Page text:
The International Conference on
Automated Planning and Scheduling
Providence, Rhode Island, USA, September 22 - 26, 2007
PrefaceThe 2007 System Demonstration Session of the International Conference on Automated Planning and Scheduling Systems (ICAPS) showcases seven deployed systems and research prototypes for different application domains: automated servicing of satellites; mobile robot applications; course timetabling; web-based personal calendar; and pickup and delivery transport problems.
Amadeo Cesta and his colleagues at the Institute for Cognitive Science and Technology in Rome (Italy) and at the European Space Operations Centre in Darmstadt (Germany) present MEXAR2, a deployed system which is daily used by the European Space Agency (ESA) to support ground operators in planning operations for downlinking on-board memory data from the MARS Express spacecraft to Earth.
Caroline Chouinard and her colleagues at the Jet Propulsion Laboratory in Pasadena (USA) present a prototype application of the ASPEN planner to automate satellite servicing operations, including rendezvous and capture, fluid propellant transfer, and in-orbit equipment transfer.
Sylvain Damiani and his colleagues from VEGA and ESA in Darmstadt (Germany) present another space application, the ESTRACK Planning System, which is a deployed system being used by ESA to support ground operators in the allocation of ground station network services.
Matthieu Gallien and his colleagues at LAAS/CNRS in Toulouse (France) present robot planning operations with IXTET planning system. Their demonstration illustrates various temporal planning problems using a simulated autonomous robot rover.
Tomas Müller and his colleagues at Purdue University in Lafayette (USA) present a distributed scheduling system for building course timetables, which was successfully deployed at their university.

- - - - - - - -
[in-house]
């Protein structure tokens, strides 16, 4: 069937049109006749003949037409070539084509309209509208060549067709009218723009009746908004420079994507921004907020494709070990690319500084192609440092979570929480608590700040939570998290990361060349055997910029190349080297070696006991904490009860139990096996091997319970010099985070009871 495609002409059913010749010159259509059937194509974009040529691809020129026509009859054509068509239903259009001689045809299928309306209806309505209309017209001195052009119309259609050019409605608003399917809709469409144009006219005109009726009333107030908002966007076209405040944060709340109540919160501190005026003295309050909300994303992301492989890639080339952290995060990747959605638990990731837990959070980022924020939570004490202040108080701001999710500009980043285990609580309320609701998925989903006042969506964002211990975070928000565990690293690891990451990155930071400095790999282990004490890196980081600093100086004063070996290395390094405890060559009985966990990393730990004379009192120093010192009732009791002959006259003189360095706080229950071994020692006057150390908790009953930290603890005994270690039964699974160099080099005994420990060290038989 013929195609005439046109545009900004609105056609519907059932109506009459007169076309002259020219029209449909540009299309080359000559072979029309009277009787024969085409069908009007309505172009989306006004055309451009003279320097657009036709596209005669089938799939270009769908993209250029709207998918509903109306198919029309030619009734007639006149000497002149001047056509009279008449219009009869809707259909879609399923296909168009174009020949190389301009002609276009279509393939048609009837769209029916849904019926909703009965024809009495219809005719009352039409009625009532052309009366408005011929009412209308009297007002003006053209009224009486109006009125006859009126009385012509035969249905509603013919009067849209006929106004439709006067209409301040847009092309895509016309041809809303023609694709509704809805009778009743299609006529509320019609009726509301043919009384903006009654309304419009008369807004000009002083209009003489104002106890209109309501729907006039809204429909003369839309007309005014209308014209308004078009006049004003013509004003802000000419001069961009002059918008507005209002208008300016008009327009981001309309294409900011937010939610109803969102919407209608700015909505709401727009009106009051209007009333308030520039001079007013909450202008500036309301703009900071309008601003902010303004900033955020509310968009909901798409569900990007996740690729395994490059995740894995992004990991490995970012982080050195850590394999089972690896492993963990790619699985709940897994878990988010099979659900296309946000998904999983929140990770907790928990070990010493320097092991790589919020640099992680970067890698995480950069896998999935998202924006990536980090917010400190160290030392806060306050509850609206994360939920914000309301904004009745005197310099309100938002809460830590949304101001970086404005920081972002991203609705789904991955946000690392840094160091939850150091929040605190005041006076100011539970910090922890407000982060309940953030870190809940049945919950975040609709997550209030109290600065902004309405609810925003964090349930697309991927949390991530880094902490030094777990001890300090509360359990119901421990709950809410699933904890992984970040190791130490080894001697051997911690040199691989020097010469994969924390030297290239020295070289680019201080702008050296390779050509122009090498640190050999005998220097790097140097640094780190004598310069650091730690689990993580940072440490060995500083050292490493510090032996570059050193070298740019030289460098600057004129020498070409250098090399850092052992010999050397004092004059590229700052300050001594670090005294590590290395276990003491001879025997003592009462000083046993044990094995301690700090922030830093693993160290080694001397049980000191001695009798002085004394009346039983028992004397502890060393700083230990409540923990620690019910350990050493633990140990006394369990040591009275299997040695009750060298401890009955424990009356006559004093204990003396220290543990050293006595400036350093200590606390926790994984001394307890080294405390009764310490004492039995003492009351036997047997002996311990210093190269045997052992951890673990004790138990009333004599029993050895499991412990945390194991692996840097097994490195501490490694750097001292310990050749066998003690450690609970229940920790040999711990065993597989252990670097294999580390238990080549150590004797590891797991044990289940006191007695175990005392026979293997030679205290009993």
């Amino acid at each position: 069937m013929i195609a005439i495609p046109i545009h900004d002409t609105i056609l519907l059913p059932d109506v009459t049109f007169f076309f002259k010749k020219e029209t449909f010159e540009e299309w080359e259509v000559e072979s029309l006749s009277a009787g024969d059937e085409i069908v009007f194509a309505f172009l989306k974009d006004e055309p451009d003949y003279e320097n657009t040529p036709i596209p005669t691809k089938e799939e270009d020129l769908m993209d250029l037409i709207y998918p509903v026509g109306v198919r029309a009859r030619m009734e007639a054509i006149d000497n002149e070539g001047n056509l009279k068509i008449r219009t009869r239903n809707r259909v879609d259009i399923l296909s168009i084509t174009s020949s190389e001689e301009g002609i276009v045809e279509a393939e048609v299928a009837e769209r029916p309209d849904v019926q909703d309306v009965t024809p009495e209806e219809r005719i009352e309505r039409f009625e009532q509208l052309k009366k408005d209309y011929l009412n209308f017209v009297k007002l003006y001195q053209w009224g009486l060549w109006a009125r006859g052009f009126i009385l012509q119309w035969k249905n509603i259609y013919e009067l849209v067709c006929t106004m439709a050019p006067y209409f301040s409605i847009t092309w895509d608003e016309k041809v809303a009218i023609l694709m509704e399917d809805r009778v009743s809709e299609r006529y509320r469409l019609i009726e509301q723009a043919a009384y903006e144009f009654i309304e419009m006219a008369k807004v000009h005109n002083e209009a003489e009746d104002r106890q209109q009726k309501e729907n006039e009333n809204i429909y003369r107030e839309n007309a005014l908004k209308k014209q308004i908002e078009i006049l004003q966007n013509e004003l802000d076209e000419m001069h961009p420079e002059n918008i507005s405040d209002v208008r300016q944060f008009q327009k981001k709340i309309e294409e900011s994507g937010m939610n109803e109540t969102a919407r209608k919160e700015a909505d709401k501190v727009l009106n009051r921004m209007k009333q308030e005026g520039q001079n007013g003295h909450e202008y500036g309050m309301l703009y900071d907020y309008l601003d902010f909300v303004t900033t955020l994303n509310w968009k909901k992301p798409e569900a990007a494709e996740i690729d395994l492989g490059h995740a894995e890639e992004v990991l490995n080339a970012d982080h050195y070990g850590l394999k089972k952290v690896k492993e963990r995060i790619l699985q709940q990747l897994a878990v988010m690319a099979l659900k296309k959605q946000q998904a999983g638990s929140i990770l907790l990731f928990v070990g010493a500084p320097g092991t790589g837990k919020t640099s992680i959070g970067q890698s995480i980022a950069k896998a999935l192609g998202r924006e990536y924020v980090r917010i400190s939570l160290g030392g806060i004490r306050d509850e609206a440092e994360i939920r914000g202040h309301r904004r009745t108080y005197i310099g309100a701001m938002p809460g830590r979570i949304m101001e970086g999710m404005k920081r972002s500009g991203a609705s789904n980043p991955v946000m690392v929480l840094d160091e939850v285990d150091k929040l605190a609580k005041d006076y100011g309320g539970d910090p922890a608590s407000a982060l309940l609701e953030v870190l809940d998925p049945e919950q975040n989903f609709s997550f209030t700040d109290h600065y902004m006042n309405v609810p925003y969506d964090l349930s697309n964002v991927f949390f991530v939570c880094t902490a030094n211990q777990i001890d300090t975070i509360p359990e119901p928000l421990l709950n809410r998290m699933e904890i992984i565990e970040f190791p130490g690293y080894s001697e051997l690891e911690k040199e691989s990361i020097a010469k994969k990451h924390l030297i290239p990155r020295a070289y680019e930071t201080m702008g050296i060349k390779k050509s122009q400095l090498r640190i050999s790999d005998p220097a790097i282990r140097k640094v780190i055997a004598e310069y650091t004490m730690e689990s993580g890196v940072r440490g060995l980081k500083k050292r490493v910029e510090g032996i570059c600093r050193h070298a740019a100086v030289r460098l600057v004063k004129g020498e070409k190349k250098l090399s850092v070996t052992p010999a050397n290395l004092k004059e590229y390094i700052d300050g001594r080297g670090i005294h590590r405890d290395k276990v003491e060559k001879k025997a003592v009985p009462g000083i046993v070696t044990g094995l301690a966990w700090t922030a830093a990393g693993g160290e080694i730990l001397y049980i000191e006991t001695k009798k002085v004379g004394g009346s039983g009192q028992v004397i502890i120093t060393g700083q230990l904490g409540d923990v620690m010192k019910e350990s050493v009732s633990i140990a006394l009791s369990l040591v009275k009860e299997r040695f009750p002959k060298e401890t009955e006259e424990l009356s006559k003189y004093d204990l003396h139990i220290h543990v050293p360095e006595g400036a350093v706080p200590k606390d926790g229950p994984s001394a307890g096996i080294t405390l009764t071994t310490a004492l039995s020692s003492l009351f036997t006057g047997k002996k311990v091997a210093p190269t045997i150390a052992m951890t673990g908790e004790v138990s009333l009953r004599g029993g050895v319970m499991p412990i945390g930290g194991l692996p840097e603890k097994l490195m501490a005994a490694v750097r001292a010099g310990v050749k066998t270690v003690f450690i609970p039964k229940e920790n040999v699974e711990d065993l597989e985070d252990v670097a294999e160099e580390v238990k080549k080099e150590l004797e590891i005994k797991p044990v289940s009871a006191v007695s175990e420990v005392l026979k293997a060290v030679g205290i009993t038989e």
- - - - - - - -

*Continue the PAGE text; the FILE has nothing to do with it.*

Ionnais Refanidis and Anastasios Alexiadis at the University of Macedonia in Thessaloniki (Greece) present SELFPLANNER, a web-based calendar interfaced with Google's Calendar and capable of automatically planning user's tasks.
Finally, Jonne Zutt and his colleagues at Deft University of Technology in The Netherlands present Traplas, a system for planning pickup and delivery transportation problems, together with a companion 3D graphics visualisation tool called TraplasViz.
These demonstrations illustrate well the diversity of application domains that can significantly benefit of planning and scheduling technologies, whether for supporting human operators and robots in various tasks, improving the reliability of automated operations, or reducing costs of operations. The different demos also illustrate the variety of techniques underlying planning and scheduling technologies and the challenges involved in transferring them from research laboratories to the real world. Some of the demo presentations are complementary to papers with the same authors in the technical session of the ICAPS conference.
We are very grateful to the presenters for their effort in making this demo session a successful one. Our thanks also go to Adi Botea, Keri Harvey, and ICAPS chairs for assisting on the logistic side.
Rune M. Jensen and Froduald Kabanza
Ome © Marjorie Mikasen 2005